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Red and Yellow Parrot Student Reward Sticker (1).png
Red and Yellow Parrot Student Reward Sticker (1).png
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Eclectus 

Eclectus 

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Billy & Bubbette 

Blue-and-yellow Macaw

Ara ararauna

Hatch date: 1994

Hatch date: 2000

Age: 28

Age: 22

Sex: Male

Sex: Female

Sponsors: 

Green Print Consulting 

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Population Size

more than 10,000

Lifespan

100 years

Lenght

81-91cm

An enormous parrot native to the lowland rainforests of South America, the Blue-and-yellow macaw is instantly recognizable for its distinct colouration, long tail and noisy calls. With a wingspan around 3 1/2 feet, its easy to understand why these birds spend most of their life in the sky or among the canopy.

Conservation Status 

Population Size

Decreasing 

Threats

Despite being classified as a species of Least Concern, Blue-and-yellow macaw numbers are declining due to continued deforestation and destruction of their habitat. Based on current trends of deforestation in the Amazon it is predicted that these birds will lose 21-34% of of their habitat in the next 38 years. These birds are also heavily traded and are the second most traded animal in South America.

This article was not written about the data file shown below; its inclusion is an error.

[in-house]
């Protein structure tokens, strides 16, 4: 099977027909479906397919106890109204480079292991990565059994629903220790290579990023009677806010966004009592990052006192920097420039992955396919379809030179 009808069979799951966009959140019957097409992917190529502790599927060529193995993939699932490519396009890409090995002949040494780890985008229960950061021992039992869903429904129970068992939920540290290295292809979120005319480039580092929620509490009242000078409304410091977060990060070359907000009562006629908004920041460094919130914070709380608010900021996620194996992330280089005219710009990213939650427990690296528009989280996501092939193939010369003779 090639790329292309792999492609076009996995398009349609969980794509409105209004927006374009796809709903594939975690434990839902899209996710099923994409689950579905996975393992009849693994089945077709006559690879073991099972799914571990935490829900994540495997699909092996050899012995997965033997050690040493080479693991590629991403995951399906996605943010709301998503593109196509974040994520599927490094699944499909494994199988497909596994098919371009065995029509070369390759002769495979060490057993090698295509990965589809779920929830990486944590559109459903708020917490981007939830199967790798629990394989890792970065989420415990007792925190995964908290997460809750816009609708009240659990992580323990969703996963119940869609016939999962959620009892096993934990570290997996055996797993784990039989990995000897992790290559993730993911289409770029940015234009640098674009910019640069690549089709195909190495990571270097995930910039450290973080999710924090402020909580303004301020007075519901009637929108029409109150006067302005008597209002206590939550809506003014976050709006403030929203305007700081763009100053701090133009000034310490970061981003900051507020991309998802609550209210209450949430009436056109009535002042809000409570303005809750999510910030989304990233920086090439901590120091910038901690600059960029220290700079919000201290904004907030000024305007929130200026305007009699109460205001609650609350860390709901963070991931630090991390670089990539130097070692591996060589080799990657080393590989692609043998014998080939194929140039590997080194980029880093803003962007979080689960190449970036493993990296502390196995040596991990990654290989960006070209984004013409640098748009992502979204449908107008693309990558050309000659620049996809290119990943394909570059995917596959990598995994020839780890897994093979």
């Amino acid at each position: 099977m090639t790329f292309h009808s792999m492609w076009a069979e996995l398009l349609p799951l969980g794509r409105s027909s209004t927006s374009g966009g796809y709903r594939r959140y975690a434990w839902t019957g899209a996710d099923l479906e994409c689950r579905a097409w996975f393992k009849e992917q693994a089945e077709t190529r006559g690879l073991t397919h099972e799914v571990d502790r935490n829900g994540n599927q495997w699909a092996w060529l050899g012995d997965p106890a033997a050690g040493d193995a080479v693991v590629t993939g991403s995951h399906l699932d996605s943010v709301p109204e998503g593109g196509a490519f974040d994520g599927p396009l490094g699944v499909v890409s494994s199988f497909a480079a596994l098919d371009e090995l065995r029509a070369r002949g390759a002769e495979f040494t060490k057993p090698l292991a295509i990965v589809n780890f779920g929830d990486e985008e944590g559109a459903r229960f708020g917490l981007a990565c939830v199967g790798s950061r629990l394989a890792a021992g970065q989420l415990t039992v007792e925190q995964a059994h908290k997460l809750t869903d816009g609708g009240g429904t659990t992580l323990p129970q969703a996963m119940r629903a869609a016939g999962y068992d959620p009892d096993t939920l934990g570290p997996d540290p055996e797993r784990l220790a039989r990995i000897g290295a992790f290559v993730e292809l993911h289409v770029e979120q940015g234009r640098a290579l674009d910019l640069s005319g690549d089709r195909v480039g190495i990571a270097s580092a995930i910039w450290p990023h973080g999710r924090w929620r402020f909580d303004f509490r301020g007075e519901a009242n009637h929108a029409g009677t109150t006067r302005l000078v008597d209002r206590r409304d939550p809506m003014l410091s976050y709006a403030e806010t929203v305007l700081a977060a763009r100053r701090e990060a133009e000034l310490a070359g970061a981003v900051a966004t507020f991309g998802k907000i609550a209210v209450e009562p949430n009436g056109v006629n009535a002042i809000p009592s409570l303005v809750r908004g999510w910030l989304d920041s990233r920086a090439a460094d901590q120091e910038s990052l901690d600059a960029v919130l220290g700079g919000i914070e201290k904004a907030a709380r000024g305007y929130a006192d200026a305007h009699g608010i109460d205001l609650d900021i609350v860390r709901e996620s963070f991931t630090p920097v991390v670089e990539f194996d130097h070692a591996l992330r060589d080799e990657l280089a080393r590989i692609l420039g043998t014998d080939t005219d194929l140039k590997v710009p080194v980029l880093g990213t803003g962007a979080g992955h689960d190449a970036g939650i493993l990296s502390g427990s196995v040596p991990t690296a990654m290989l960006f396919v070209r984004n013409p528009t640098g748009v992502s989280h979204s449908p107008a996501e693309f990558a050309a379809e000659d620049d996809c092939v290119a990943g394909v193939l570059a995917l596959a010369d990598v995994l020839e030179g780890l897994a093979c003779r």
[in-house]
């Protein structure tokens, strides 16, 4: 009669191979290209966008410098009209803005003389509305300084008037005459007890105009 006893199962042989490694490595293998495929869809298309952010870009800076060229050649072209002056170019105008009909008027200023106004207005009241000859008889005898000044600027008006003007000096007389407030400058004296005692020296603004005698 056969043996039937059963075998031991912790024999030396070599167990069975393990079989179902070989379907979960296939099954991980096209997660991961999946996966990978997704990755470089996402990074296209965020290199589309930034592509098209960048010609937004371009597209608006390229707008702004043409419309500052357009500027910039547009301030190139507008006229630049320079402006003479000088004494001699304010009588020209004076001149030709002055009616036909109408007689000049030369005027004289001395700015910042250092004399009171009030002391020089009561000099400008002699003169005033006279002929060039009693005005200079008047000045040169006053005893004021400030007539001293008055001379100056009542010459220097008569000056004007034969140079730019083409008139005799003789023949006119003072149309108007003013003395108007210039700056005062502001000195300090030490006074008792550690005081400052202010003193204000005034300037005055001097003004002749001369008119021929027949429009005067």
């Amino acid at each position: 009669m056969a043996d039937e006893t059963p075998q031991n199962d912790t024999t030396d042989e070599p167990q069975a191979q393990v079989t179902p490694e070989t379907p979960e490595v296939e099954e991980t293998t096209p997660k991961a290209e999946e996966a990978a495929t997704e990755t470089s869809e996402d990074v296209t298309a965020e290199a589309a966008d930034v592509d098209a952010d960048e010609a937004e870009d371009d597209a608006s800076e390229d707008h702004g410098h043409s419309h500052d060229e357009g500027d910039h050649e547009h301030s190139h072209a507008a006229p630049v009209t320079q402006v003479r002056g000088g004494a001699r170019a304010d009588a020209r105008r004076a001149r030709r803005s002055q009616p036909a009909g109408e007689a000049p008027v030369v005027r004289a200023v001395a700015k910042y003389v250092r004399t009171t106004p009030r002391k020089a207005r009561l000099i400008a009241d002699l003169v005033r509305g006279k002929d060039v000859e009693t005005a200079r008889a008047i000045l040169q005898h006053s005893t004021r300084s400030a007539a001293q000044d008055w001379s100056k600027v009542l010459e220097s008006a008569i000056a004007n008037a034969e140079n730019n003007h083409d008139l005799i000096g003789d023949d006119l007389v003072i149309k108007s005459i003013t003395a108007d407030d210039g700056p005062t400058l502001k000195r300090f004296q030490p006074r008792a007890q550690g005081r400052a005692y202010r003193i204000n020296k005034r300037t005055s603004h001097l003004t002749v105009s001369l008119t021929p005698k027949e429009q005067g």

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Lifestyle & Ecological Role

Just as we play an important role in the health of our society so do animals in maintaining the health of the ecosystems they live in. As mainly seed and fruit eaters macaws transport seeds away from their mother trees to different parts of the forest where they can take root and grow. By dispersing seeds macaws help young plants survive and keep forests healthy and resilient to change. 

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Did you know...

That macaws blush! Scientists believe that blushing, along with facial feather fluffing is a way for macaws to communicate their emotions. Colour is usually a key component in visual communication systems and represents the beginning of studies exploring how parrots communicate with 'facial expressions'. 

That the name macaw comes from the Porteguese word for 'macau' which was likely derived from the Brazilian Tupi word 'macavuana' for a type of palm tree, the fruit of which the macaws like to eat.